Statement attributable to Brad Gill, executive director of the Independent Oil & Gas Association of New York.
“DEC has acknowledged that liquefied natural gas is a safe, clean, cost-competitive alternative fuel. Those who do not agree are carrying an extreme political agenda rather than arriving at a fact-based determination. It’s time for the Cuomo administration to reject the radical campaign of fear and misinformation, fully embrace the economic and environmental benefits of natural gas and join the nation in developing this valuable energy resource.”
Attributable to Brad Gill, executive director of the Independent Oil & Gas Association of New York.
“The shuttering of Norse’s New York operations is another deeply troubling result of New York’s political indecision regarding the future of natural gas exploration – now in its sixth year. Norse invested millions of dollars in New York and had planned to bring on 100 good-paying jobs. Instead, they have empty office space and unemployed workers to show for their efforts. This is a major disappointment. This was a New York State-based company. Evidently this state is only open to businesses that meet the governor’s undisclosed criteria.”
IOGA of NY’s fifth Natural Gas Number provides the proof.
Albany – Today’s Natural Gas Number is 12.
That’s the percentage decrease in America’s carbon footprint over the past eight years, due in part to greater natural gas extraction and use, according to the U.S. Energy Information Administration.
“No matter how you examine it, credible scientific sources agree to these facts: American natural gas exploration is helping to lower the nation’s carbon footprint, creating wealth, and leading to job growth and economic vitality everywhere it is being developed,” said Brad Gill, IOGA of NY’s executive director. “It’s impossible to reconcile New York’s continued feet-dragging with these realities.”
Gill called on state officials to release the pending regulations and drilling permit guidelines and allow the DEC to once again accept applications to develop the state’s natural gas reserves.
The “Natural Gas Number” series identifies significant data points that demonstrate what New York has lost, and what other states have gained, since the American natural gas boom began.
Previous natural gas numbers have included:
- 1,882: released Sept. 16, it represented the number of days that have passed since the drilling moratorium was imposed;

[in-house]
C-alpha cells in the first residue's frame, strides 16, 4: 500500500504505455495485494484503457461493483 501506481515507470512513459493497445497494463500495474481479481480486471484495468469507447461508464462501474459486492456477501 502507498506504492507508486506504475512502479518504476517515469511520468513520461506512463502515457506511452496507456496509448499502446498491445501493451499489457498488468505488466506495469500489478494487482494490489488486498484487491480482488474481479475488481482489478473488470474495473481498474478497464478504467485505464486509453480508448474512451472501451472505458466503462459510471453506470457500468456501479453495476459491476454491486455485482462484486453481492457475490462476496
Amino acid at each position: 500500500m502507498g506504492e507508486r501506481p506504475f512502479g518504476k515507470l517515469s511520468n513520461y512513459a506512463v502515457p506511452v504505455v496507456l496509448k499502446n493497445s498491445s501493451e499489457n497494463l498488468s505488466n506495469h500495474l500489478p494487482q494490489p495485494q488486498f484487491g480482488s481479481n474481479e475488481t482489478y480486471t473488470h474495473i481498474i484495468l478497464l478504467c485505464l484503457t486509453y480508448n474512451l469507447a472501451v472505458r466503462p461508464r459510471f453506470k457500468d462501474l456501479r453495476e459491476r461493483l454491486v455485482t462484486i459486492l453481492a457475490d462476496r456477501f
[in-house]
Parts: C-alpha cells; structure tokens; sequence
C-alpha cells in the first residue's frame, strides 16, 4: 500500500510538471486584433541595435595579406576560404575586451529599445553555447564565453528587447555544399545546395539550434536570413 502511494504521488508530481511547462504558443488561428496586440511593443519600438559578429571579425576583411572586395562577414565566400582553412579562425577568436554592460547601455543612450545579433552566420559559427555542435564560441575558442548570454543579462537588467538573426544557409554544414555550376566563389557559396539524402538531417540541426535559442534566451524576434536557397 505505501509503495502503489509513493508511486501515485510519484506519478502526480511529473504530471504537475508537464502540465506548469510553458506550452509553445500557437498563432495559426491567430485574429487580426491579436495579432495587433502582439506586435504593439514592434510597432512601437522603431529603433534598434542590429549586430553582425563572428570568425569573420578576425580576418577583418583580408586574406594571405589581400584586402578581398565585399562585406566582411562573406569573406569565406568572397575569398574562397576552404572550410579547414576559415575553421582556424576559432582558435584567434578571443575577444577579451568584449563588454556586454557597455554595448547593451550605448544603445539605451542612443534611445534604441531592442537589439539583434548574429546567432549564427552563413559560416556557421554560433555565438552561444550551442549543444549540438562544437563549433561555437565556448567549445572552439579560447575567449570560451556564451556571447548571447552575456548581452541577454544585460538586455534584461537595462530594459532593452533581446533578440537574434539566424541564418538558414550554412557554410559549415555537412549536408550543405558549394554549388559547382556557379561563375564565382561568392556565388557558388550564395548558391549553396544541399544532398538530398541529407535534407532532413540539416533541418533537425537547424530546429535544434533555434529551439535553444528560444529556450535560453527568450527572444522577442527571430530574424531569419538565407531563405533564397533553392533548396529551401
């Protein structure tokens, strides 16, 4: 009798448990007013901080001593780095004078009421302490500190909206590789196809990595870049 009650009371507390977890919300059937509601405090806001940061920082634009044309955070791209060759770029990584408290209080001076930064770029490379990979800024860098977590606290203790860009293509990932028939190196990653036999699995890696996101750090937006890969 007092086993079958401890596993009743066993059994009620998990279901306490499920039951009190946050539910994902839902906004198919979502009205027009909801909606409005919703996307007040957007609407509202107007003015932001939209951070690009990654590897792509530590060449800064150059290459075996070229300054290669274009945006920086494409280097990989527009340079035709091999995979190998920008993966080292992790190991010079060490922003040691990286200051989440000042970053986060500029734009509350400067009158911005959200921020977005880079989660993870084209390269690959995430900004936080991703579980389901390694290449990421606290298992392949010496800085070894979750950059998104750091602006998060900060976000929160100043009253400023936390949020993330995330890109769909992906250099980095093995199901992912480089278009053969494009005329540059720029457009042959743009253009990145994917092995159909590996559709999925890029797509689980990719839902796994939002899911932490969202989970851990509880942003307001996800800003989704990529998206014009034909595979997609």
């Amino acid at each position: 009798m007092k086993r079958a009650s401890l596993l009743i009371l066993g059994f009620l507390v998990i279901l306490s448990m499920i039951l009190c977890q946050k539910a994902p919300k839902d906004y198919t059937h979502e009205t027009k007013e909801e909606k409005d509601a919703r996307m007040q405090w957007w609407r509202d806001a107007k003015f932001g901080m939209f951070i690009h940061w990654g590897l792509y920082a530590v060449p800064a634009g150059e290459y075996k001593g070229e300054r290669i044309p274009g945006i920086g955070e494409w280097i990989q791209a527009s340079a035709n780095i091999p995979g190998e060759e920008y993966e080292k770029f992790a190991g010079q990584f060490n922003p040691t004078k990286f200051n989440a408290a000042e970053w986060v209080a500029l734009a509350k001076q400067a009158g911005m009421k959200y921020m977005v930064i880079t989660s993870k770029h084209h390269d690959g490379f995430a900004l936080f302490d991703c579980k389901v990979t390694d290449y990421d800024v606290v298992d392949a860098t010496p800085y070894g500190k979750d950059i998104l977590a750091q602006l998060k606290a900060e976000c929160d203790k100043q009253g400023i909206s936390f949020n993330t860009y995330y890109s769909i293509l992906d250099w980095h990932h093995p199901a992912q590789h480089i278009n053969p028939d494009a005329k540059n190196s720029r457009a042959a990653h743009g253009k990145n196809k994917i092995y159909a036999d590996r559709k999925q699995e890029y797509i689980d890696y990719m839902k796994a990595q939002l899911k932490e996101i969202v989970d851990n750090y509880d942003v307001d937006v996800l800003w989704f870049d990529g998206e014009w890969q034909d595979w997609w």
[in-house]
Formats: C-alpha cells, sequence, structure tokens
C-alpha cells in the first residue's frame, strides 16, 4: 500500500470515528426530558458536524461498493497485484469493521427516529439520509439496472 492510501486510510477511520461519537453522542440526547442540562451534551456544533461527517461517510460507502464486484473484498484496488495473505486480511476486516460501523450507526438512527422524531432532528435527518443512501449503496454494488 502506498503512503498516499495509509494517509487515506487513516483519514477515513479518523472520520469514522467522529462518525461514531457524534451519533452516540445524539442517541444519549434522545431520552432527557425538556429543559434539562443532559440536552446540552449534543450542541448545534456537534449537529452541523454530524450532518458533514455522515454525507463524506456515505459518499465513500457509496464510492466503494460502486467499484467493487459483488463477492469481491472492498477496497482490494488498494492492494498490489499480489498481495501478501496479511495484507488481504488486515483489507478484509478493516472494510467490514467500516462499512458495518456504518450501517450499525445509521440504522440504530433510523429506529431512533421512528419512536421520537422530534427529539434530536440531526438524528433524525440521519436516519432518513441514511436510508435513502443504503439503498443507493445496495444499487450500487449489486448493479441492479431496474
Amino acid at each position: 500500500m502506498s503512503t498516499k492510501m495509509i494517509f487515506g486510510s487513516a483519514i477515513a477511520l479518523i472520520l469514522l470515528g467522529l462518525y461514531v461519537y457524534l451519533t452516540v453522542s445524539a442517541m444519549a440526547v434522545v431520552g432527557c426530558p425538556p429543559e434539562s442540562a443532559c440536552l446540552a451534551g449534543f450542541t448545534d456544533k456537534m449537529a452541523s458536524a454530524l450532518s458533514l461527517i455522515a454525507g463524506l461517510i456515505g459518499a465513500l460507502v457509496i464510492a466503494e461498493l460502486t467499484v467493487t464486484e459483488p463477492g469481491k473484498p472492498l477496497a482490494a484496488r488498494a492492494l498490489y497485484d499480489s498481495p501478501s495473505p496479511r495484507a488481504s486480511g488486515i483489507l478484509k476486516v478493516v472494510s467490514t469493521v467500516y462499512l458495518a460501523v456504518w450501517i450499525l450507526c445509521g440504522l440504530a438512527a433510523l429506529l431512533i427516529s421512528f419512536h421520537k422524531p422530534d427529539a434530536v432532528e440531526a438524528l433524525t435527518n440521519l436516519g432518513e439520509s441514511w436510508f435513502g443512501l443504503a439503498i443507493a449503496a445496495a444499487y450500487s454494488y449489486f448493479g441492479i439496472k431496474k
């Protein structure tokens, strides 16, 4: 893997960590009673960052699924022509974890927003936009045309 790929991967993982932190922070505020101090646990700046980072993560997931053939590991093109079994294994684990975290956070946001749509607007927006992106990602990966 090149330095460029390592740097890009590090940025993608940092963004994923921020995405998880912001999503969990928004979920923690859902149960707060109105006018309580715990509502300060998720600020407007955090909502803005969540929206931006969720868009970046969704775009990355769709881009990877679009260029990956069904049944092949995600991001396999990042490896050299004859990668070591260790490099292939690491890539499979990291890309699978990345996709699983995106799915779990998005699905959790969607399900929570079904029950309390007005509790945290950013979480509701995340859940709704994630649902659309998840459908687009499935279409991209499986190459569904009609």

- 34: released Sept. 20: the number of weeks that had passed since Health Commissioner Dr. Shah said the department’s health review would be complete;
- 1,537: the number of pages in the draft set of drill permit guidelines; and
- 15,300: the number of people out of work in four adjoining Southern Tier counties bordering Pennsylvania.
Today marks the 1,912th day since the moratorium was imposed.
Today’s Natural Gas Number: 12 by IOGANY
Biased and out-of-context, the out-of-state “Environment New York” report offers more flawed data.
“This is one more overblown smear piece that offers no context, applies no objectivity, adds no perspective in terms of water usage compared to other industries and ignores the real world benefits that the more than 30 states that allow high-volume hydraulic fracturing are seeing.
New York City now has the cleanest air it’s had in 50 years because of the increased use of natural gas. Upstate New Yorkers are paying 35 percent less to heat their homes than then they were five years ago. Ohio and Pennsylvania have seen tens of thousands of jobs created in the shale energy industry.
The people and businesses of New York’s Southern Tier have been waiting for more than five years for the opportunity to develop their land. It’s time for New York to move forward by authorizing reasonable regulations that will allow natural gas development while protecting the environment and human health.”